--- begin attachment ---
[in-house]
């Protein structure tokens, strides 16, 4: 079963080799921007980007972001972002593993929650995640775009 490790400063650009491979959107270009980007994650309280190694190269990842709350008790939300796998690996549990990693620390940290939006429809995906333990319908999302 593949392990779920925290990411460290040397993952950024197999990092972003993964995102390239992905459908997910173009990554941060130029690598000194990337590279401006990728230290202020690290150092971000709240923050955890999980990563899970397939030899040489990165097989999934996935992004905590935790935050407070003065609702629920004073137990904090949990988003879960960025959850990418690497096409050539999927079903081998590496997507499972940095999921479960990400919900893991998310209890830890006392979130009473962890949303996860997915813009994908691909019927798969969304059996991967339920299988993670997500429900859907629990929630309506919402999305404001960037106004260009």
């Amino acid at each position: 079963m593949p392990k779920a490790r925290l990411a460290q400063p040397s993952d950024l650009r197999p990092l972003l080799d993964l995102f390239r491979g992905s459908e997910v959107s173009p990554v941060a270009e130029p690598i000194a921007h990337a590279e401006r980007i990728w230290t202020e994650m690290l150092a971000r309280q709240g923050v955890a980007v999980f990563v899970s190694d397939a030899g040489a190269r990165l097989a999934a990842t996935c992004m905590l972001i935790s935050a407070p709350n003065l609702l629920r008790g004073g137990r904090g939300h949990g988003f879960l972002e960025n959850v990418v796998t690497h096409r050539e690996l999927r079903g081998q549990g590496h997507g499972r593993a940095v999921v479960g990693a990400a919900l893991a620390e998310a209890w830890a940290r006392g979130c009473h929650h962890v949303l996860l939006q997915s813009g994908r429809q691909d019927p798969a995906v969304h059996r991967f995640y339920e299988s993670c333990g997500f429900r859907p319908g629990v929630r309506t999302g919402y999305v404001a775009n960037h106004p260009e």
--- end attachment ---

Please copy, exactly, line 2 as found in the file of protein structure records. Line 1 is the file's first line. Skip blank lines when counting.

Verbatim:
């Protein structure tokens, strides 16, 4: 079963080799921007980007972001972002593993929650995640775009 490790400063650009491979959107270009980007994650309280190694190269990842709350008790939300796998690996549990990693620390940290939006429809995906333990319908999302 593949392990779920925290990411460290040397993952950024197999990092972003993964995102390239992905459908997910173009990554941060130029690598000194990337590279401006990728230290202020690290150092971000709240923050955890999980990563899970397939030899040489990165097989999934996935992004905590935790935050407070003065609702629920004073137990904090949990988003879960960025959850990418690497096409050539999927079903081998590496997507499972940095999921479960990400919900893991998310209890830890006392979130009473962890949303996860997915813009994908691909019927798969969304059996991967339920299988993670997500429900859907629990929630309506919402999305404001960037106004260009």